My work ranges through nineteenth and twentieth-century American literature and Asian American studies. In my book project, Invisible Subjects: Asian America in the American Imaginary, I study texts by twentieth-century canonical American authors of different ethnicities through recent advances in Asian American studies and historiography. This critical lens allows me to interpret overlooked subtleties in the depiction of race in the American literary canon. Building on Ralph Ellison’s theories of invisibility in his famous novel Invisible Man, I show that Asian Americans demonstrate the fluidity and limitations of their available legal and social roles. I resituate each of five major authors (Ellison, Herman Melville, William Faulkner, John Steinbeck, and Maxine Hong Kingston) amid the Asian American presence in their works and historical time periods. I am also currently editing a memoir and correspondence of a Japanese Hawai’ian family incarcerated during World War II. Past projects have included work on Walt Whitman published in the Walt Whitman Quarterly Journal, and criticism and translation of a transnational antislavery Louisiana Francophone novel from the nineteenth century, published in PMLA.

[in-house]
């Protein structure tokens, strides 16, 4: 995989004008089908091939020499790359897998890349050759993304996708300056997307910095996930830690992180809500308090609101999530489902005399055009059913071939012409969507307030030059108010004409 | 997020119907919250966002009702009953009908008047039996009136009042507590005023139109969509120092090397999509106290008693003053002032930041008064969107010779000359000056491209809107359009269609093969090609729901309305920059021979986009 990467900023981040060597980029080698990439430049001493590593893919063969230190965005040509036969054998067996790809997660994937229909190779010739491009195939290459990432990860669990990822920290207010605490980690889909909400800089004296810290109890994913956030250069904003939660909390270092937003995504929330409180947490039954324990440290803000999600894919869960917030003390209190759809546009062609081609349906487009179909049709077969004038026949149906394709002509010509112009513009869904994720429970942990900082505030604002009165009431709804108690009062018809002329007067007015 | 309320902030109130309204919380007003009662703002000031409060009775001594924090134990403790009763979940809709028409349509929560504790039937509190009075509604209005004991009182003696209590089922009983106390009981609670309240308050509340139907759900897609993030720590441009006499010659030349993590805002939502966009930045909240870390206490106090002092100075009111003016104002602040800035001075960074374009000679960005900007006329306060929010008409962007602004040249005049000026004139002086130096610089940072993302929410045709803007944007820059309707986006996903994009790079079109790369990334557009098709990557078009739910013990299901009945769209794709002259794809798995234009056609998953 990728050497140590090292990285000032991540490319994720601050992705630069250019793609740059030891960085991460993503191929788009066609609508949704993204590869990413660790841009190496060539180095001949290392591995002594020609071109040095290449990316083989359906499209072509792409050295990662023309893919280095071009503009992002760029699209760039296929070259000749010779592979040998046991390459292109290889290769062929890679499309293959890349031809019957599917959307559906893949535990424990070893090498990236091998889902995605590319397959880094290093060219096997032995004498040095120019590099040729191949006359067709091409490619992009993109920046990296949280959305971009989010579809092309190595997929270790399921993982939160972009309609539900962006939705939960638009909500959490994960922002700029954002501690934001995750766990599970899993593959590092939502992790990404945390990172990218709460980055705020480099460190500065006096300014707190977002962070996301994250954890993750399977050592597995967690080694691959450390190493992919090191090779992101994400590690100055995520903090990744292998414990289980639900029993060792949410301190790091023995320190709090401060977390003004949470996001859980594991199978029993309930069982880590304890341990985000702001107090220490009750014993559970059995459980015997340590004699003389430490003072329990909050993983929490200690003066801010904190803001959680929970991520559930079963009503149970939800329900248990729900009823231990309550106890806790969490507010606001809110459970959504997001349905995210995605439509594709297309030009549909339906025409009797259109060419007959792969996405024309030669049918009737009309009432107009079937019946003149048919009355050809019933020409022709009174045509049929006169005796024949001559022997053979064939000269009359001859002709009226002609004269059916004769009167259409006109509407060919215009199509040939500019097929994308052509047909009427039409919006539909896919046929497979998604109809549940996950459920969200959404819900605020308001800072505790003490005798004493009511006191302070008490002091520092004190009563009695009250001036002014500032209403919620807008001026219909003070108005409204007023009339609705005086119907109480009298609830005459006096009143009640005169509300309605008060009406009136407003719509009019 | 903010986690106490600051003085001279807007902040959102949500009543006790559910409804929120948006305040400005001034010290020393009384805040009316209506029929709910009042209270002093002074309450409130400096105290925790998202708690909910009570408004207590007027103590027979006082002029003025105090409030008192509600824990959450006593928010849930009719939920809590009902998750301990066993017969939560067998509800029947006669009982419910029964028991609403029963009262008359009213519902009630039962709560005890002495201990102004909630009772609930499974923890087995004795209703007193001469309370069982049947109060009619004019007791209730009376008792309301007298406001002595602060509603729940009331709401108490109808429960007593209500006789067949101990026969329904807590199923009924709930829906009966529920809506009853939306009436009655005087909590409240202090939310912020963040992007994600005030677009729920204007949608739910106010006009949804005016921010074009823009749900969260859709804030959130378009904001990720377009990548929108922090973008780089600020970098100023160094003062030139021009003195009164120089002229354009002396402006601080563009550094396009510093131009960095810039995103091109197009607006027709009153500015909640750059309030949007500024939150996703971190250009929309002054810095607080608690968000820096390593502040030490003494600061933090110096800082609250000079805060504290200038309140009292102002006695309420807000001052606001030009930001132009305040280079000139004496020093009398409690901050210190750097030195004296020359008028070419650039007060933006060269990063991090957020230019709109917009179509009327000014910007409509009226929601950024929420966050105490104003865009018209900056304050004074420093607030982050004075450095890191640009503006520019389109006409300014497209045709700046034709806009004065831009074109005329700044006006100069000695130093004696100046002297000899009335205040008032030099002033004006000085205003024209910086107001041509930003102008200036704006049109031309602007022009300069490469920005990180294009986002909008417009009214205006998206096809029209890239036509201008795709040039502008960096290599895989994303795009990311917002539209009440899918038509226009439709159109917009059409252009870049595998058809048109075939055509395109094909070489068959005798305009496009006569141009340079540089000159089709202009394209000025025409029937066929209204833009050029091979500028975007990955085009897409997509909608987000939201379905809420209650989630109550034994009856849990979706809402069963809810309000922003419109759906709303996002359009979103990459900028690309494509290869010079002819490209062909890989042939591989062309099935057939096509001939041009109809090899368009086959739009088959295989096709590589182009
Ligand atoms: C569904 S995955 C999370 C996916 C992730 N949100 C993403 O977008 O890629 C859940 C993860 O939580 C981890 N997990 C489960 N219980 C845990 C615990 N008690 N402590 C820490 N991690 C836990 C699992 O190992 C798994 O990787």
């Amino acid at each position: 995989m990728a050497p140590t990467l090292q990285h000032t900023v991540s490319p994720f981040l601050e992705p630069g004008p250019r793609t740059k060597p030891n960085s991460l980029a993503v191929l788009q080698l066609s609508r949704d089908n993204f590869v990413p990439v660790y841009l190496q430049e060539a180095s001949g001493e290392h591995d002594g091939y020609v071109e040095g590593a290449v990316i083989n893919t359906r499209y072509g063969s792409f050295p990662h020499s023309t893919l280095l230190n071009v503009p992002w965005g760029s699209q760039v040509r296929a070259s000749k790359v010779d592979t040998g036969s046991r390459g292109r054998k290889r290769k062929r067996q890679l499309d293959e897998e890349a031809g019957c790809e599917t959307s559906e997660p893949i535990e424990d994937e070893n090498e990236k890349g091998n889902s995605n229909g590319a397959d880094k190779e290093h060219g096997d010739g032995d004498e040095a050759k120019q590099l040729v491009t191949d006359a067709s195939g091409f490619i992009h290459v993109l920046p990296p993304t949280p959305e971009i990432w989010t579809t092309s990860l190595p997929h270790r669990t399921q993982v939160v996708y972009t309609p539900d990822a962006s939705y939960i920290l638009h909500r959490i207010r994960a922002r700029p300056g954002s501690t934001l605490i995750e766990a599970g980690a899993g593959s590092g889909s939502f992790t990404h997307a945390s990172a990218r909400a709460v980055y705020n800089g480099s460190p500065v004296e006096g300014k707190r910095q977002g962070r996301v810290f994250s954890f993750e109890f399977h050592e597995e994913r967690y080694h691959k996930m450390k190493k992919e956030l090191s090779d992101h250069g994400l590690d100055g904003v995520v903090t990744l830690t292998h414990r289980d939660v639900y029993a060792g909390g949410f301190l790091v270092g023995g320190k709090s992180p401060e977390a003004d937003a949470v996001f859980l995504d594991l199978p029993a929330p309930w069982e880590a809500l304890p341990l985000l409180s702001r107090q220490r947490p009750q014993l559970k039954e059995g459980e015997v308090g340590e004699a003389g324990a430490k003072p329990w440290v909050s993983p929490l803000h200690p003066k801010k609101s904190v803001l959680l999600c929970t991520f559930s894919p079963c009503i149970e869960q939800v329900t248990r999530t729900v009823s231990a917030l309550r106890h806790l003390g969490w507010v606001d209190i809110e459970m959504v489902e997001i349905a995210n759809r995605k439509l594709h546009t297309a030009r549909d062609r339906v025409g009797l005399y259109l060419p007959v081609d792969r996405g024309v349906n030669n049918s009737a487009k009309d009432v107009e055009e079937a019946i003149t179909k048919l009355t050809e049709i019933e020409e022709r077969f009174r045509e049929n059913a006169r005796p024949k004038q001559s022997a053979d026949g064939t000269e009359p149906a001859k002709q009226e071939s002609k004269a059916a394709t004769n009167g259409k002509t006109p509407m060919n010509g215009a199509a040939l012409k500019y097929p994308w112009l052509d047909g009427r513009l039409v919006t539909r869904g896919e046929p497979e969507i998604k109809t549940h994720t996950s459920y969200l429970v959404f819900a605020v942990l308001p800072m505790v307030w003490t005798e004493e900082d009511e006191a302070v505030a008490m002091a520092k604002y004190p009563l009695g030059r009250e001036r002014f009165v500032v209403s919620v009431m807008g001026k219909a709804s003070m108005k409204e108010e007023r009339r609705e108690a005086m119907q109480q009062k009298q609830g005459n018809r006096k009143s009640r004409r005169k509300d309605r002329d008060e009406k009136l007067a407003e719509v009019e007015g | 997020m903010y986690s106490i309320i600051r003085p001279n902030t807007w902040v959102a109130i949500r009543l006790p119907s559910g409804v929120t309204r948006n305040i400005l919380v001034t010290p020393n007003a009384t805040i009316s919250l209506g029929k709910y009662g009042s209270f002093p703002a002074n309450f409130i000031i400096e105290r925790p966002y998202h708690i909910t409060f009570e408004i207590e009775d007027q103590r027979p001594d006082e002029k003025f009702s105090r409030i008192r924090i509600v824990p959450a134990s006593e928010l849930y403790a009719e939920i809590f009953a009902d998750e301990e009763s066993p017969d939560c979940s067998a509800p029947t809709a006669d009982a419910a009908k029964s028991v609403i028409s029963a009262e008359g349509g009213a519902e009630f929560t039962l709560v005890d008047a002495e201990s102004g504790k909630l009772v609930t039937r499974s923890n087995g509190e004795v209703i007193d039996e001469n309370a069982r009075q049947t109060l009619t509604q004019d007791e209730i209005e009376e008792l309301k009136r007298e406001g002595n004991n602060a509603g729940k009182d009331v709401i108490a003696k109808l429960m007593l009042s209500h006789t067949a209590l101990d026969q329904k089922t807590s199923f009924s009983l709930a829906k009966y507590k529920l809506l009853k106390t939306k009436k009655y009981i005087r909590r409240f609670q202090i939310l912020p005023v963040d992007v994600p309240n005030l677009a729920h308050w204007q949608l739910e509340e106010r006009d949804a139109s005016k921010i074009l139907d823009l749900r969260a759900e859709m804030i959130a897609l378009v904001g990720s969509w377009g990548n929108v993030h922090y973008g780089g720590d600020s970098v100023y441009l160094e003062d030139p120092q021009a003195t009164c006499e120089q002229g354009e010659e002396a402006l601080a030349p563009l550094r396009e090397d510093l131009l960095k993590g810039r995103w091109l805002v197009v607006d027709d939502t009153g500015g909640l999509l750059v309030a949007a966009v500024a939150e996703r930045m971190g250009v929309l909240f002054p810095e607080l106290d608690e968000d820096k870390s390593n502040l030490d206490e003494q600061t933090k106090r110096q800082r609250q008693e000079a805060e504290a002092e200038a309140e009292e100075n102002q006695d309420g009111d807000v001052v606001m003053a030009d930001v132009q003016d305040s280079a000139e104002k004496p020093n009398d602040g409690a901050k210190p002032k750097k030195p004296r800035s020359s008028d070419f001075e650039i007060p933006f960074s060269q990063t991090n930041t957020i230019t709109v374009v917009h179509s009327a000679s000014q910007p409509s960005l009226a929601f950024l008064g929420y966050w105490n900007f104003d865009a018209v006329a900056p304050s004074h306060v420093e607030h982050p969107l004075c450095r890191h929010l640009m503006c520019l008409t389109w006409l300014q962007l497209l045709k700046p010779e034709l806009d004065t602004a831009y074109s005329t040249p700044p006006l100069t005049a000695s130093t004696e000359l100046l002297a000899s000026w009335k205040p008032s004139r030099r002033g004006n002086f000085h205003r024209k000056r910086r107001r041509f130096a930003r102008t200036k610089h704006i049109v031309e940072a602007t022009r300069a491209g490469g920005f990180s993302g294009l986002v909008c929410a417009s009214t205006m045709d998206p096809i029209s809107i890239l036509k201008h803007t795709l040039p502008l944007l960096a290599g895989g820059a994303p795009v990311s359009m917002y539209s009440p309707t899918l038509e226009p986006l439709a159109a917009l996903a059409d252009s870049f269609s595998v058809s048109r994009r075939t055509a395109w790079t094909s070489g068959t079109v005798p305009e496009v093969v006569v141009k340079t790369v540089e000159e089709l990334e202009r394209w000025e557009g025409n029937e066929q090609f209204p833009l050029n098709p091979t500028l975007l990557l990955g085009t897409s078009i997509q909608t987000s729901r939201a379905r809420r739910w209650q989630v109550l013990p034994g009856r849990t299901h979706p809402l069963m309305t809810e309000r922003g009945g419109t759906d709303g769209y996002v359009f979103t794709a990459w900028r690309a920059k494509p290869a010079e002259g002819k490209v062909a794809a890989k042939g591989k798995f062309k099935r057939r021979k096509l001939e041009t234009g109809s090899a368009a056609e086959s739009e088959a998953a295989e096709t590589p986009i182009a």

My teaching focuses on twentieth and twenty-first century American and comparative ethnic literature, though I also teach some contemporary British literature. I am always looking for ways to bring my students’ work into conversation with the campus and public. Some of my classes have blogged their work, including my Spring 2011 Asian American Theatre class, and Fall 2011’s English 265 Honors class on literature and history, which is doing a large public event on their archival research on Chang and Eng Bunker in Wilson Library. I have also founded a new Asian American Studies Colloquium which I hope will bring exciting artists and academics to speak to students.
Hire date: 2010
Ph.D. and M.A., Northwestern University
A.B., Harvard University
Office: Greenlaw 444
Office Phone: 919-962-4042
(Photo: No. 7 Eccles Street, Leopold Bloom’s house in Ulysses. The door is preserved at the James Joyce Centre in Dublin.)